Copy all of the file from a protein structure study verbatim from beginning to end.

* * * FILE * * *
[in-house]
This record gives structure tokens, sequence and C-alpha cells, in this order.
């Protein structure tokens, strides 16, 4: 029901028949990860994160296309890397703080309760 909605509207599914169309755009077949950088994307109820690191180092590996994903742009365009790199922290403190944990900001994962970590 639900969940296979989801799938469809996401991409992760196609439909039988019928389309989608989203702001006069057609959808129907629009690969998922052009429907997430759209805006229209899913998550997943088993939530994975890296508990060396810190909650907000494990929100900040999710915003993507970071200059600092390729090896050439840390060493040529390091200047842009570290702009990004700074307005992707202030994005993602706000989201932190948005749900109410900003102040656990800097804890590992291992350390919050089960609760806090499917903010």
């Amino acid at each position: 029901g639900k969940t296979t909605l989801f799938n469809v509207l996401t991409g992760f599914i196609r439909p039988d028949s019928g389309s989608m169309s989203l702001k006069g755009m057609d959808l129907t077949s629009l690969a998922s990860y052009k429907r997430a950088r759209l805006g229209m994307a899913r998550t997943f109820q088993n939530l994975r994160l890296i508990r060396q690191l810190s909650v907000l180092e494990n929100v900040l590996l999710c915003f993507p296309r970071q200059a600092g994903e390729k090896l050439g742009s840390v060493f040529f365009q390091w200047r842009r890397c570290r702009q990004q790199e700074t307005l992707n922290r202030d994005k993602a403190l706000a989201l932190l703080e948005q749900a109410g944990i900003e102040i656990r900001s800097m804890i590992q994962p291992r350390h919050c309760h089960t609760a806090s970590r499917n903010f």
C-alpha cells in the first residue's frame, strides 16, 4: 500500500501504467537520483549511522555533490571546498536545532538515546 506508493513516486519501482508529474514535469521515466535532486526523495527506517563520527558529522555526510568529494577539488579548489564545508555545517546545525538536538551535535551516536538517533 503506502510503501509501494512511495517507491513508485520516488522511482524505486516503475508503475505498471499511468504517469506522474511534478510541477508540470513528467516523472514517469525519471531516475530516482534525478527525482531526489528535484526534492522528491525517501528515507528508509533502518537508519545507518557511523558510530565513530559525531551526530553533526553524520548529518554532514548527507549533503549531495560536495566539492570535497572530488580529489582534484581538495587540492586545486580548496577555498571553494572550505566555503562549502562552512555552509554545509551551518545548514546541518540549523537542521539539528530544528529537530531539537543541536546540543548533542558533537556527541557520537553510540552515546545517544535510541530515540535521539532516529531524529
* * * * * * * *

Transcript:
[in-house]
This record gives structure tokens, sequence and C-alpha cells, in this order.
């Protein structure tokens, strides 16, 4: 029901028949990860994160296309890397703080309760 909605509207599914169309755009077949950088994307109820690191180092590996994903742009365009790199922290403190944990900001994962970590 639900969940296979989801799938469809996401991409992760196609439909039988019928389309989608989203702001006069057609959808129907629009690969998922052009429907997430759209805006229209899913998550997943088993939530994975890296508990060396810190909650907000494990929100900040999710915003993507970071200059600092390729090896050439840390060493040529390091200047842009570290702009990004700074307005992707202030994005993602706000989201932190948005749900109410900003102040656990800097804890590992291992350390919050089960609760806090499917903010």
């Amino acid at each position: 029901g639900k969940t296979t909605l989801f799938n469809v509207l996401t991409g992760f599914i196609r439909p039988d028949s019928g389309s989608m169309s989203l702001k006069g755009m057609d959808l129907t077949s629009l690969a998922s990860y052009k429907r997430a950088r759209l805006g229209m994307a899913r998550t997943f109820q088993n939530l994975r994160l890296i508990r060396q690191l810190s909650v907000l180092e494990n929100v900040l590996l999710c915003f993507p296309r970071q200059a600092g994903e390729k090896l050439g742009s840390v060493f040529f365009q390091w200047r842009r890397c570290r702009q990004q790199e700074t307005l992707n922290r202030d994005k993602a403190l706000a989201l932190l703080e948005q749900a109410g944990i900003e102040i656990r900001s800097m804890i590992q994962p291992r350390h919050c309760h089960t609760a806090s970590r499917n903010f």
C-alpha cells in the first residue's frame, strides 16, 4: 500500500501504467537520483549511522555533490571546498536545532538515546 506508493513516486519501482508529474514535469521515466535532486526523495527506517563520527558529522555526510568529494577539488579548489564545508555545517546545525538536538551535535551516536538517533 503506502510503501509501494512511495517507491513508485520516488522511482524505486516503475508503475505498471499511468504517469506522474511534478510541477508540470513528467516523472514517469525519471531516475530516482534525478527525482531526489528535484526534492522528491525517501528515507528508509533502518537508519545507518557511523558510530565513530559525531551526530553533526553524520548529518554532514548527507549533503549531495560536495566539492570535497572530488580529489582534484581538495587540492586545486580548496577555498571553494572550505566555503562549502562552512555552509554545509551551518545548514546541518540549523537542521539539528530544528529537530531539537543541536546540543548533542558533537556527541557520537553510540552515546545517544535510541530515540535521539532516529531524529